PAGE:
Friday, March 30, 2018

     Ed Parsons was trying his luck for stripers last night. No surf stripers for him but he found a barred perch that took his popper. 

    Here's a perch preparation suggestion. I'm told it was delicious.

   Here's another picture from the past with a pretty good story:"So my son buys this striper boat, motor blows up, he can’t afford to fix it and it sits
So I tow it home and being the nice dad I am I spend thousands and fix the boat in our driveway
So I ask the wife who had never been in the pacific ocean to lets go for a test run
I had only been on charter boats and with a buddy couple times
Boat running good and we drop some lead balls with hoochies and we proceed to limit off bird rock
Awesome day and we are now hooked, hopefully we have some salmon & season this year
Went to Tomales schools with Mike & Chris Lawson

Rick Pozzi"
    As far as other fresh reports, the Dungeness is picking up a bit inside the bay. It's not quite good, but the guys fishing snares have been catching a few from Sand Point. Further inside the bay the surface water has crept up over 60ºF and as that warmth starts to soak in the halibut should be picking up. 

Sunday, March 25, 2018

     I guess everyone was really tired of seeing Gage's hands. Scott from Auburn sent in this photo:"Hi Willy, saw you are looking for fish pictures? Here is one of my dad( far left) back in 1952, that's my grandad's boat in the back ground. This was taken in point pleasant nj, and the fish are blue fish, mean fighting fish! Lost my dad last month at 95, he taught me my love for fishing. His best friend (centered) they fished together into their late 70's." Sorry to hear about your dad's passing on, Scott, but maybe this photo and story will get somebody else out fishing with their dad. Or mom, brother, cousin, aunt/uncle, whoever. Just do it.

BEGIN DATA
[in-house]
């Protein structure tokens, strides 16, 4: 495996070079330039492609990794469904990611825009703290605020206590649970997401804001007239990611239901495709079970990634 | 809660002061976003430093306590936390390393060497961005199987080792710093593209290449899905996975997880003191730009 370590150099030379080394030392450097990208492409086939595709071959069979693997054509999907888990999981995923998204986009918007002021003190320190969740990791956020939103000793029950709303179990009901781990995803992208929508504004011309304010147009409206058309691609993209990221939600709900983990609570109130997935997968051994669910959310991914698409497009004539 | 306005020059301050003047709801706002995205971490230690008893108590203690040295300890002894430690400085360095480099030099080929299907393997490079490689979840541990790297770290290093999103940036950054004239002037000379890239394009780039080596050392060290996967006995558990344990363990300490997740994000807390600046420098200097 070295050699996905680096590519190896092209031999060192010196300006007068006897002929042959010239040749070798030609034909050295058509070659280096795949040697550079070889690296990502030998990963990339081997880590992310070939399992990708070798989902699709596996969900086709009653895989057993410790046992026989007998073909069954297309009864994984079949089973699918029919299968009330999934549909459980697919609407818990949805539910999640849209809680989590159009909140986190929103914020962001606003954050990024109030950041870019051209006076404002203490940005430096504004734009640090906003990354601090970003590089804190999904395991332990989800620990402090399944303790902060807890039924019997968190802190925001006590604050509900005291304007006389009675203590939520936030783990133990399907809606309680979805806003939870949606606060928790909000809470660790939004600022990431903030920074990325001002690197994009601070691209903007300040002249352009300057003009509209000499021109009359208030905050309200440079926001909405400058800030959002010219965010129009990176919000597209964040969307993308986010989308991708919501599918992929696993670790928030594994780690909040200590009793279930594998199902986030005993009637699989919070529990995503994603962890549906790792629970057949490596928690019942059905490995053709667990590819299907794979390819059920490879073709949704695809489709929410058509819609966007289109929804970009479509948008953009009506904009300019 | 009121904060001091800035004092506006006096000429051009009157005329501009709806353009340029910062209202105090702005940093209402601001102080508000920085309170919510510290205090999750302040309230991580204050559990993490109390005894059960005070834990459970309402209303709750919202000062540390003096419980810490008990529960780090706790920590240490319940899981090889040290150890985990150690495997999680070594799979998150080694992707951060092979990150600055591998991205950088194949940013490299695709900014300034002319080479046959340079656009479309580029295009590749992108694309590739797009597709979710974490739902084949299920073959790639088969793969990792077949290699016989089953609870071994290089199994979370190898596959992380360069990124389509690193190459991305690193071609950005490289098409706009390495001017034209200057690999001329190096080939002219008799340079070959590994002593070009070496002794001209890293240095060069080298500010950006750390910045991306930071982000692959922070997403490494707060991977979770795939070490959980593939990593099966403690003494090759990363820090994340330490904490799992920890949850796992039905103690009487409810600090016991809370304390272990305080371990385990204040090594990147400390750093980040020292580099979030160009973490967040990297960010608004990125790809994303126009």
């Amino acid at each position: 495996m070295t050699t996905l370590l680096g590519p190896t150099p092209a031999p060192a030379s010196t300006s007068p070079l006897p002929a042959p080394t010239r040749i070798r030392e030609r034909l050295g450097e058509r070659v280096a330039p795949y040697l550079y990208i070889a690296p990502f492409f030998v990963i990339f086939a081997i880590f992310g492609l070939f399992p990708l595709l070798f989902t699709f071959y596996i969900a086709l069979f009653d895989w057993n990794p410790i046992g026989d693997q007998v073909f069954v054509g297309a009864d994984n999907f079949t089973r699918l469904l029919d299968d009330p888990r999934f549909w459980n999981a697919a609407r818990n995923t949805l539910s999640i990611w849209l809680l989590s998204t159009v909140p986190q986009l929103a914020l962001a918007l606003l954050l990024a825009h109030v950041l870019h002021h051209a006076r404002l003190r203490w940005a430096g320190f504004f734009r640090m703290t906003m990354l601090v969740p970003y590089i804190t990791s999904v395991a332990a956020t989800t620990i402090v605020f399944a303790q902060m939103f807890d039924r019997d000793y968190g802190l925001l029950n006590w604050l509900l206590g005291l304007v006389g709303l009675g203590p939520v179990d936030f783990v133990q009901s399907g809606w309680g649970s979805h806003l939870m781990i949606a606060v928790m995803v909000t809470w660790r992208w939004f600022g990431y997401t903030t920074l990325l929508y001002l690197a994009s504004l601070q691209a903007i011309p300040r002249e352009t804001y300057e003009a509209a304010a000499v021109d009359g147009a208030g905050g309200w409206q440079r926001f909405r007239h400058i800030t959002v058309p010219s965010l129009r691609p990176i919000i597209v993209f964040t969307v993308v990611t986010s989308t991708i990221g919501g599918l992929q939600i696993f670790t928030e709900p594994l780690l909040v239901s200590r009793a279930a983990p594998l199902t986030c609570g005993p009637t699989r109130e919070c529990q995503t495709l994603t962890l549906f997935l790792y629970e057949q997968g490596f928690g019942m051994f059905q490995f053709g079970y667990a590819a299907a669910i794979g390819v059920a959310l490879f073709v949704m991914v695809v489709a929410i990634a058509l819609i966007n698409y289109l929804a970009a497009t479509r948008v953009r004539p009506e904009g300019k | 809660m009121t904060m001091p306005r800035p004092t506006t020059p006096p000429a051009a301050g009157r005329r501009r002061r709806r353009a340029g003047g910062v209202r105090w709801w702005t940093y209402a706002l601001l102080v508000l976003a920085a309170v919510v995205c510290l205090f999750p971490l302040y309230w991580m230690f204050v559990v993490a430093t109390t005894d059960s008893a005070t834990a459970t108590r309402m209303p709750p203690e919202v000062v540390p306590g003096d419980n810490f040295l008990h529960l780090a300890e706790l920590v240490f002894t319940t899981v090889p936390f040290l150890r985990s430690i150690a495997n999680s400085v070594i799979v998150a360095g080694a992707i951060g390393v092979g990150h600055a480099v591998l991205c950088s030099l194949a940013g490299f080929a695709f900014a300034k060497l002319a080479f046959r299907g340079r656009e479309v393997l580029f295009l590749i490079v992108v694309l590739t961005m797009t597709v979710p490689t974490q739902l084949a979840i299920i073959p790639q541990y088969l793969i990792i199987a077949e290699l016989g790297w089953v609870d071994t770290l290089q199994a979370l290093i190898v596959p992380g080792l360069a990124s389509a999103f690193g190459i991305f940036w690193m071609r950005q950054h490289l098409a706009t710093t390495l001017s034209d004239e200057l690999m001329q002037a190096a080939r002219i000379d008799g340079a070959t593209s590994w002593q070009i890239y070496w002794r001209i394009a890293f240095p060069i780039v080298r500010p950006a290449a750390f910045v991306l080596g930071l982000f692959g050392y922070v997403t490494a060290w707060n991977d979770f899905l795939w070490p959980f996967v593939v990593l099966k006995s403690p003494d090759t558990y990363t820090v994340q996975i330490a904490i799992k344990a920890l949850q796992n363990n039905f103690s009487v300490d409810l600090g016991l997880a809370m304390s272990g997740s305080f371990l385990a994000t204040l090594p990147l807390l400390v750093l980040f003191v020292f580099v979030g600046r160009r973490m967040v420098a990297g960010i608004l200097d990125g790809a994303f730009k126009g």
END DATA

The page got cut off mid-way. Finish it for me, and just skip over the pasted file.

Richard Baratta sent in this photo:"Hey Willy
Here is striper a caught a while ago on the beach at the entrance to Lawson's Landing, just in case everyone forgot what they look like" I have almost forgotten. That fishing spot is where Gage has been catching the perch lately.
    Everybody is tired of looking at Gage. This picture was sent in by Gage's mom. That's Gage's great-grandfather and Uncle Dean. His fishing genetics run deep on both sides. 
    Over this weekend the perch fishing slowed down quite a bit, probably from a mix of larger seas and bright skies. The crabbing was okay for a few but mostly there were more crabbers than crabs. The water temp by Marshall looks like it's pushing up around 58 degrees and should be about ready for bit of early halibut action in the next few weeks.

Saturday, March 24, 2018